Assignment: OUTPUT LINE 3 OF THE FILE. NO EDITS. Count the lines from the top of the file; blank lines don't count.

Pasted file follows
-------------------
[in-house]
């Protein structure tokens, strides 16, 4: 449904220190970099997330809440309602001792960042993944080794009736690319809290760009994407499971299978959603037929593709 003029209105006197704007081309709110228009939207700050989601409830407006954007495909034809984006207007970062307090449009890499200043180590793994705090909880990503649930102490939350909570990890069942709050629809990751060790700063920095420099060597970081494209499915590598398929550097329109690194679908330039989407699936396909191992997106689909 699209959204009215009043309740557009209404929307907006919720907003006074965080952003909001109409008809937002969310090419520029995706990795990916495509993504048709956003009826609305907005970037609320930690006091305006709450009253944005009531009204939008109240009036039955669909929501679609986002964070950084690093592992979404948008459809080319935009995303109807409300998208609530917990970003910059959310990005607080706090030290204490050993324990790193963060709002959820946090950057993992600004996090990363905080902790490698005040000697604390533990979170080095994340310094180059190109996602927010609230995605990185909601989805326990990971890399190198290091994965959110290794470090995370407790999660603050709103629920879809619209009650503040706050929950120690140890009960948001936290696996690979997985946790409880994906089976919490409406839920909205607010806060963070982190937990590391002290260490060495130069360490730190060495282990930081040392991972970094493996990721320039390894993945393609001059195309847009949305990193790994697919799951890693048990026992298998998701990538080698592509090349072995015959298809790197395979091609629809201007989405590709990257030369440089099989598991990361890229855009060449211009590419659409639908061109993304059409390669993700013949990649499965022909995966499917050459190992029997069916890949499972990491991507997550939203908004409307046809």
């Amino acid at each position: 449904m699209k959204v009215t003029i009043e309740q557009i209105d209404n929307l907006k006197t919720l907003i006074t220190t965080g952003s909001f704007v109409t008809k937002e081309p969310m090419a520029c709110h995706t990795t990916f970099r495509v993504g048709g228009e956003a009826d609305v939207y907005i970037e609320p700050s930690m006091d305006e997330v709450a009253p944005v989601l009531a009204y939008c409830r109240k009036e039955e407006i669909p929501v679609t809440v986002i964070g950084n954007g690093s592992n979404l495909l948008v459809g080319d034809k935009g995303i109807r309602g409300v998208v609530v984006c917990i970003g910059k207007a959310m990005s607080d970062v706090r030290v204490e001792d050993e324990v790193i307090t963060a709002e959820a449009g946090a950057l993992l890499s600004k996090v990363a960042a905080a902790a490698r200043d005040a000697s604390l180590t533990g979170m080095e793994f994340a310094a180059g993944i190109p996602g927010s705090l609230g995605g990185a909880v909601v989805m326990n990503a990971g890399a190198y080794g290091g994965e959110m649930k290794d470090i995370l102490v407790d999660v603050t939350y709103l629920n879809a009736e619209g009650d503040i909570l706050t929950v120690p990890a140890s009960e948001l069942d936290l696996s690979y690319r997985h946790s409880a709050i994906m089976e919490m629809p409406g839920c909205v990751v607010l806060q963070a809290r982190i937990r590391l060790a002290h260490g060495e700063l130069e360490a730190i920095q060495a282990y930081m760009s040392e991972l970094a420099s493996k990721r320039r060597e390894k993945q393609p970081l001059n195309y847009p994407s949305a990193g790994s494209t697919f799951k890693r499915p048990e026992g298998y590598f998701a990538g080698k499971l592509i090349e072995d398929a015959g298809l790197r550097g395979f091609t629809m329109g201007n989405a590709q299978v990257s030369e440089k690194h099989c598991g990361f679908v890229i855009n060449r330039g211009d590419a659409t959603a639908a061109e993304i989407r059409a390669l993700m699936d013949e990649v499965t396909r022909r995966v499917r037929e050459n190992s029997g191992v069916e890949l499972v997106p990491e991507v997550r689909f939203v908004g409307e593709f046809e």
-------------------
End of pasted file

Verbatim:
């Amino acid at each position: 449904m699209k959204v009215t003029i009043e309740q557009i209105d209404n929307l907006k006197t919720l907003i006074t220190t965080g952003s909001f704007v109409t008809k937002e081309p969310m090419a520029c709110h995706t990795t990916f970099r495509v993504g048709g228009e956003a009826d609305v939207y907005i970037e609320p700050s930690m006091d305006e997330v709450a009253p944005v989601l009531a009204y939008c409830r109240k009036e039955e407006i669909p929501v679609t809440v986002i964070g950084n954007g690093s592992n979404l495909l948008v459809g080319d034809k935009g995303i109807r309602g409300v998208v609530v984006c917990i970003g910059k207007a959310m990005s607080d970062v706090r030290v204490e001792d050993e324990v790193i307090t963060a709002e959820a449009g946090a950057l993992l890499s600004k996090v990363a960042a905080a902790a490698r200043d005040a000697s604390l180590t533990g979170m080095e793994f994340a310094a180059g993944i190109p996602g927010s705090l609230g995605g990185a909880v909601v989805m326990n990503a990971g890399a190198y080794g290091g994965e959110m649930k290794d470090i995370l102490v407790d999660v603050t939350y709103l629920n879809a009736e619209g009650d503040i909570l706050t929950v120690p990890a140890s009960e948001l069942d936290l696996s690979y690319r997985h946790s409880a709050i994906m089976e919490m629809p409406g839920c909205v990751v607010l806060q963070a809290r982190i937990r590391l060790a002290h260490g060495e700063l130069e360490a730190i920095q060495a282990y930081m760009s040392e991972l970094a420099s493996k990721r320039r060597e390894k993945q393609p970081l001059n195309y847009p994407s949305a990193g790994s494209t697919f799951k890693r499915p048990e026992g298998y590598f998701a990538g080698k499971l592509i090349e072995d398929a015959g298809l790197r550097g395979f091609t629809m329109g201007n989405a590709q299978v990257s030369e440089k690194h099989c598991g990361f679908v890229i855009n060449r330039g211009d590419a659409t959603a639908a061109e993304i989407r059409a390669l993700m699936d013949e990649v499965t396909r022909r995966v499917r037929e050459n190992s029997g191992v069916e890949l499972v997106p990491e991507v997550r689909f939203v908004g409307e593709f046809e």